Thursday, January 28, 2016

Migration’s economic positives and negatives

I was always a strong believer that geography determines one’s worldview. (I think it is de Gaulle who is credited for saying that “history is applied geography”.) When you spend one month in Europe traveling to various places, you just cannot avoid the biggest issue in Europe today:  migration.

So let me go briefly over some key issues (again). I discuss them at much greater length in the third chapter of my forthcoming book “Global inequality: a new approach for the age of globalization”.

To an economist, it is clear that most (not all; I will come to that later) economic arguments are strongly in favor of migration. If comparative advantage and division of labor have any meaning they must hold worldwide; they are surely not valid only within the confines of the arbitrarily drawn national  borders. It was very well, and presciently, asked by Edwin Cannan a century ago: “if…indeed, it [ìs] true that there is a natural coincidence between self-interest and the general good, why…does not this coincidence extend, as economic processes do, across national borders [?]” (quoted from Frenkel’s 1942 Presidential address to the South African Economic Society; Tony Atkinson brought to my attention this undeservedly  obscure reference).  If this were not the case, we could equally plausibly argue that there should be limits to the movement of labor between the regions of a single  country. Since almost nobody would argue for that, it logically follows that the same principle of free movement must hold internationally. In other words, free movement of labor leads to the maximization of global output. We also know that migration, by raising incomes of the migrants (who are generally poor), is the most potent force for the reduction of global poverty, as well as for the reduction of global inequality.

So far so good. But, it could be argued, would not migration reduce wages of native  workers with whom migrants compete? Although empirical studies find the negative effect on comparable native workers to be small (and we shouldn’t forget that there are also native workers who benefit from migrations, if their skills are complementary with those of migrants), the effects may not be zero. But there Lant Pritchett’s point comes to the rescue: to migration, Pritchett argues, we should apply the same principles  as we apply to trade. We are not against free trade even if it has negative effects on some domestic producers. The first-order effects of free trade are positive, and we deal with the second-order negative effects  by compensating the losers (paying unemployment benefits or retraining workers). The same principles should apply to migration.

Thus we have seemingly solved, from an economic point of view, the problem of migration. It must be a force for the good and if there are problems or objections to it, they must stem from extra-economic reasons like social cohesion, preference for a given cultural homogeneity, xenophobia and the like.

However, I think that this is not so simple. There may be also some negative economic effects to consider. I see three of them.

First, the effect of cultural or religious heterogeneity on economic policy formulation. In the 1990s, Bill Easterly has started a veritable cottage industry of studies arguing that religious or ethnic heterogeneity makes economic policy less efficient, subject to constant conflict and horse-trading: I let you devalue if you let me impose price controls. The literature was concerned mostly with Africa (trying to explain its dismal growth performance), but there is no reason not to have it apply to Europe too. The rationale of Easterly’s effect is that groups jockey for the projects or policies that benefit their members, in conditions where trust between the groups, because of religious or ethnic differences, is low. Thus, one group would like currency devaluation if its members are engaged in export activities or import substitution, and another would prefer protection for the goods their members are mostly producing. It is true that the minorities’ economic roles in Europe are not as clear-cut as they are in Africa: Muslims in the UK do not have a preference for low or high exchange rate of the sterling since they are not concentrated in specific industries in the same way that the ethnic groups  in Nigeria who live in the Delta have an incentive to ask for a high share of oil revenues. Nevertheless, the difficulty of policy coordination in the presence of religious or ethnic diversity should be kept in mind. It may become more important in the future as Europe becomes more diverse.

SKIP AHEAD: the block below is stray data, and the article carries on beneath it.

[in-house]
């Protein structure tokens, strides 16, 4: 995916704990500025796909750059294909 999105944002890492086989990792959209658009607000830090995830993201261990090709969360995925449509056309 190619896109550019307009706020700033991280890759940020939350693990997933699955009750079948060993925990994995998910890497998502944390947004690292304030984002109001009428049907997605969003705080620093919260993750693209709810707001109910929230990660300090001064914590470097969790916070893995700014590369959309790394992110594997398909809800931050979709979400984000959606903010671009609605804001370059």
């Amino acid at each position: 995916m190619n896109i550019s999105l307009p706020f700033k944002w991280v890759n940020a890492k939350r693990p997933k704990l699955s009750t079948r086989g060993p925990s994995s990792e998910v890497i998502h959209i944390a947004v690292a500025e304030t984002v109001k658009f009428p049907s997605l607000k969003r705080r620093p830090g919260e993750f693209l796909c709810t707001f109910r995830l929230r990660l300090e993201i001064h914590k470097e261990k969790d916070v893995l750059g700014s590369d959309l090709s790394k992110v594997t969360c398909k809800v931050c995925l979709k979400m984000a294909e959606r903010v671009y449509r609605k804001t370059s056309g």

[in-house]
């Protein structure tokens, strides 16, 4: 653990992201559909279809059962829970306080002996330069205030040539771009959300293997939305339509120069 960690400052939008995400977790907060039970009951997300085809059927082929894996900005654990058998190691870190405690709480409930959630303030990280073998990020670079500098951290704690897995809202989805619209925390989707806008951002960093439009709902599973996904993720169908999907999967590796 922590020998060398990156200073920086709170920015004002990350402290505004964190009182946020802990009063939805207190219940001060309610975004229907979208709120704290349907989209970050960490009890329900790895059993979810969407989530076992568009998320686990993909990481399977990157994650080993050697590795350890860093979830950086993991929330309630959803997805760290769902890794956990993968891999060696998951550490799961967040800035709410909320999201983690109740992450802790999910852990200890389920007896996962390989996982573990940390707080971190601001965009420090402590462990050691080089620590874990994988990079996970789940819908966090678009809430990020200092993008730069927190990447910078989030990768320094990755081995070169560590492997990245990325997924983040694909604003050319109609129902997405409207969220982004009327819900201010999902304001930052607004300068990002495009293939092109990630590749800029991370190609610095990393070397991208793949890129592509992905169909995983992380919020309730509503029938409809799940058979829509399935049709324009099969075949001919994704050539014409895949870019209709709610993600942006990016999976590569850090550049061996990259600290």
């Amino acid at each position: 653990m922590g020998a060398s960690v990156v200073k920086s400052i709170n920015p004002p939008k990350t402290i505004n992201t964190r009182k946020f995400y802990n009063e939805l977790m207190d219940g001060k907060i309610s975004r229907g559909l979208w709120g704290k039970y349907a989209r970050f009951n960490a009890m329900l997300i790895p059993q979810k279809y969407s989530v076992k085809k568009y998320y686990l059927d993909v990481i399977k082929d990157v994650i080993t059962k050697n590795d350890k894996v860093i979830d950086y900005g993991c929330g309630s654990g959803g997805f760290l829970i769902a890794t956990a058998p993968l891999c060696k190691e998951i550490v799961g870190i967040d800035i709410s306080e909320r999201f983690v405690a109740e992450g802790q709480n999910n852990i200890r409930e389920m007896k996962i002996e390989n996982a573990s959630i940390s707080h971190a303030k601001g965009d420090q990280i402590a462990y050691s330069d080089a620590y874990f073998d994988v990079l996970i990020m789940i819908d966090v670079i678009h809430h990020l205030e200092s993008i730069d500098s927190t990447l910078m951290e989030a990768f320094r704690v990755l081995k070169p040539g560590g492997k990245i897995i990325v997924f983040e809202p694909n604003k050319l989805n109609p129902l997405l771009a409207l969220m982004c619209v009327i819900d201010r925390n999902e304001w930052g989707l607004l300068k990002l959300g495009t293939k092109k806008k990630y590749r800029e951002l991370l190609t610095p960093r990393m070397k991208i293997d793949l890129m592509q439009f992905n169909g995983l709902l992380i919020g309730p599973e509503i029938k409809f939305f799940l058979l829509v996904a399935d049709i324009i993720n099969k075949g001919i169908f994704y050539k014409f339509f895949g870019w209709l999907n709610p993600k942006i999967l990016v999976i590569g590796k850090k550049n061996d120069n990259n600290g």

Second, cultural differences may lead to the erosion of the welfare state. This was the point brought up twenty year ago by Assar Lindbeck. The roots of the European welfare state (most clearly seen in the Swedish “Our Home” beginnings in the 1930s) were always strongly nationalistic, based on a homogeneous community and mutual help between its members. It relied on commonality of norms or affinities between the  members.  But if that commonality no longer exists, the observance of certain norms upon which the welfare state is built (e.g. not to call in sick when one is not, or not to drink at work) is shaken, and the welfare state begins to be eroded. If you do not observe the same norms as I, and benefit at my expense, I lose interest in funding such an arrangement. Migration thus poses an important threat to the integrity  of the welfare state in Europe. It is not by accident that the current policy moves in the Nordic countries can be, without giving it a pejorative meaning,  described as a welfare state for the native-born population, or differently as national socialism.

Third,  migration might have important negative effects on the emitting countries. The point was made a couple years ago by Paul Collier in his book “Exodus: How Migration is Changing our World”. I was inclined to dismiss it as a veiled xenophobia which does not dare express its opinions openly, until I read last Summer several articles on the effects of large emigration from smaller East European countries. These countries have been losing a significant number of their doctors, nurses or engineers to the richer countries in the West and the North of Europe. Now, one could say that eventually higher salaries for doctors in the East will be sufficient to keep them at home or perhaps bring doctors from elsewhere, say from Nigeria to Hungary. But that approach ignores the length of time that it takes, not only to train doctors but for the markets to send the correct signals and for the people to act upon them. As Paul Krugman has nicely said “If history did not matter, adjustment would be instantaneous”. But while economic model might assume such an instantaneous adjustment, the real life does not. In-between thousands of people may die because of poor health care. Similarly, loss of some specialists may be, especially in small countries, very hard to compensate. If your country trains ten water sanitation engineers annually, and if they all move to richer counties, soon you will find yourself without anybody being able to control water quality.